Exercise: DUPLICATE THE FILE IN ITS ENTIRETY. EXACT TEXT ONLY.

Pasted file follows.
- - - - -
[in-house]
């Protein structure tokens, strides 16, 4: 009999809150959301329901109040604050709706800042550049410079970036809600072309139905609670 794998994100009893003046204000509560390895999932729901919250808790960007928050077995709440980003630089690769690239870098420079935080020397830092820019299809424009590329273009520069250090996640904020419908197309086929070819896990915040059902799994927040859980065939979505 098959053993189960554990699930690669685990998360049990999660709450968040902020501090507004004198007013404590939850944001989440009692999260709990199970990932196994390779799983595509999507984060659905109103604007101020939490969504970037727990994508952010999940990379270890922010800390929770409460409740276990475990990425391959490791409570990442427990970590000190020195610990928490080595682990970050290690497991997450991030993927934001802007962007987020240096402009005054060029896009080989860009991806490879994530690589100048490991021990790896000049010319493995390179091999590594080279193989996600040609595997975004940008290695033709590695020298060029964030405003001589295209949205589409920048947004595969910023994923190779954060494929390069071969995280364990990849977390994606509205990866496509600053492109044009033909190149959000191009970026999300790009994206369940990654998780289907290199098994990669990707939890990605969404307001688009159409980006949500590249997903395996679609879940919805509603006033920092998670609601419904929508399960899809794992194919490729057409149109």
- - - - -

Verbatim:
[in-house]
């Protein structure tokens, strides 16, 4: 009999809150959301329901109040604050709706800042550049410079970036809600072309139905609670 794998994100009893003046204000509560390895999932729901919250808790960007928050077995709440980003630089690769690239870098420079935080020397830092820019299809424009590329273009520069250090996640904020419908197309086929070819896990915040059902799994927040859980065939979505 098959053993189960554990699930690669685990998360049990999660709450968040902020501090507004004198007013404590939850944001989440009692999260709990199970990932196994390779799983595509999507984060659905109103604007101020939490969504970037727990994508952010999940990379270890922010800390929770409460409740276990475990990425391959490791409570990442427990970590000190020195610990928490080595682990970050290690497991997450991030993927934001802007962007987020240096402009005054060029896009080989860009991806490879994530690589100048490991021990790896000049010319493995390179091999590594080279193989996600040609595997975004940008290695033709590695020298060029964030405003001589295209949205589409920048947004595969910023994923190779954060494929390069071969995280364990990849977390994606509205990866496509600053492109044009033909190149959000191009970026999300790009994206369940990654998780289907290199098994990669990707939890990605969404307001688009159409980006949500590249997903395996679609879940919805509603006033920092998670609601419904929508399960899809794992194919490729057409149109």